When a Sprint Pivots into a Marathon
Updated: Apr 11
COVID-19 hit the financial services industry hard and fast in March – and then the race was on to adapt to a remote work environment with no understanding of the duration, let alone considering the challenges ahead or the options available.
As we roll into September, we must now accept that we are no longer in a sprint – but a marathon and adjust accordingly.
Typically, September is the time when summer activities wind down, and we slowly start to morph back into a relatively normal routine. As vacation season ends, everyone is back in the office, budget season starts to kick in. The fall is traditionally a great time back at the office when firms have an opportunity to evaluate their year-to-date strategies to hit year end goals, while also starting to refine both short and long-term priorities.
Following a summer of quarantine, the fall of 2020 is already shaping up to be unlike any other. Requiring companies to take a deeper, more pro-longed pause, to reflect on the past 6 months and adapt what has worked successfully into their core operating principles.
If there is anything COVID-19 has taught us, is that moving forward companies must continuously re-define their core principals to effectively guide colleagues and achieve success. But how does leadership keep its pulse on these market shifts so they can adjust accordingly? The answer is simple: engage in steady conversations at all levels of the organization; meaning the discussion needs to shift from the board room to the front lines and smaller teams to ultimately make an organization successful.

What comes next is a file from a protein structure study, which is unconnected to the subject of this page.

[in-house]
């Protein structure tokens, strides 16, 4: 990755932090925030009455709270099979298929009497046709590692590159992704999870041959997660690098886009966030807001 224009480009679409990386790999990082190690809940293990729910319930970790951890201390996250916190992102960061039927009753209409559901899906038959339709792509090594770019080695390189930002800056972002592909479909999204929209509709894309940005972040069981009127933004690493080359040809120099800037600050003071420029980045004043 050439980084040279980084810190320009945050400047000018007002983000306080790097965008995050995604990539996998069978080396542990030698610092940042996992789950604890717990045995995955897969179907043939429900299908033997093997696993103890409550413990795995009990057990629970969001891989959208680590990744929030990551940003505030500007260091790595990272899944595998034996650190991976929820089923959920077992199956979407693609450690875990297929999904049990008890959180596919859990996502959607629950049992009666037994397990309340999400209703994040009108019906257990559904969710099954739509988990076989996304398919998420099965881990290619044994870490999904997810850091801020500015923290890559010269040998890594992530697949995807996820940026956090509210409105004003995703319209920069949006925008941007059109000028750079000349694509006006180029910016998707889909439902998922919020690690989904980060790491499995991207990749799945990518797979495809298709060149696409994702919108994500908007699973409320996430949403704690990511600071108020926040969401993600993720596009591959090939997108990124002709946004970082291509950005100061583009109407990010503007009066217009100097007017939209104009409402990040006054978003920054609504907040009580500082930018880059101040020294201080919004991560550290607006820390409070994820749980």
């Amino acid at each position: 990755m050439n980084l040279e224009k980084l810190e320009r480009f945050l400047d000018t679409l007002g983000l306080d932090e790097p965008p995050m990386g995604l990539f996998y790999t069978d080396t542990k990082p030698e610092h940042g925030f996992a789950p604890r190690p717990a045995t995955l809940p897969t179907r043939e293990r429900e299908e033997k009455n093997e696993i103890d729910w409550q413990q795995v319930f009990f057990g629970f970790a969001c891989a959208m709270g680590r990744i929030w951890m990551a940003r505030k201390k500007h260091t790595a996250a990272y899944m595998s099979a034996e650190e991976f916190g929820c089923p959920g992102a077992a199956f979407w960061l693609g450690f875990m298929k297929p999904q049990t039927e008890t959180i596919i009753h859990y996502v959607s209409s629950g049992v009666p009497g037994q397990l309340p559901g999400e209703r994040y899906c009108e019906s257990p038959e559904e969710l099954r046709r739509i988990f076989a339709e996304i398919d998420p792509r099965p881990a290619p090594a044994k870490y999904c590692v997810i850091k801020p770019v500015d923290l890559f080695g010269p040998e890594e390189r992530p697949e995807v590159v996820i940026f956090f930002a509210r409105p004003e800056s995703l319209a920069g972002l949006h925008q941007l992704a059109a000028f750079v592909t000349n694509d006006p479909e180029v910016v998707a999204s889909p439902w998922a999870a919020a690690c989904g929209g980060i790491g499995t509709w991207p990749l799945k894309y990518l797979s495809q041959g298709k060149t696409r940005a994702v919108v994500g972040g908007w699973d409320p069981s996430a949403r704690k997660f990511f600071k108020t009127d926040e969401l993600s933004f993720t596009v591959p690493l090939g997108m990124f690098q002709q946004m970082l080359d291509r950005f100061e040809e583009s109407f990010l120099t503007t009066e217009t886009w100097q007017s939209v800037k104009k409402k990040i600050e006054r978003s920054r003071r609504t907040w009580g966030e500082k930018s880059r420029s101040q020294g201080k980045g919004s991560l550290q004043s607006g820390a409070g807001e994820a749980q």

Individually and in small groups solicit feedback on what has worked, what hasn’t, and why. In discussions with large and small companies senior leadership, we often find that line managers and employees have very different opinions on what has worked and what hasn’t – making solicitation at all levels of the organization critical (and don’t be afraid to engage your customers for feedback they are living with the same challenges).
As the feedback comes together it will begin to paint the picture on how to build an operating model that is adaptable, sustainable and profitable. Recognizing there are regulations, policies, etc. that define the box a business must operate within; empower the small action teams, who in most cases are closest to the customer, to help create the strategies of how the firm will achieve their evolving objectives. For example, when colleagues are remote, and potentially in different time zones, end of day can have very different meanings; is it 5:00 PM cause that’s the way Mary works? Or is it 9:00 PM because Steve is working crazy hours due to child-care? If this is not addressed the team becomes dysfunctional, if the team creates a solution that work for all, stakeholders can then thrive.
While those smaller team actions will do not define success; longterm success comes from taking those individual wins horizontally and vertically to create a business model that insures consistent, sustainable, and successful business models.
Companies that plan to operate in 2020 and 2021 with the same business model used ‘pre-COVID’ or ‘mid-COVID’ may survive – but don’t be afraid to build your company from the bottom up, you’ll then be in the group that thrives.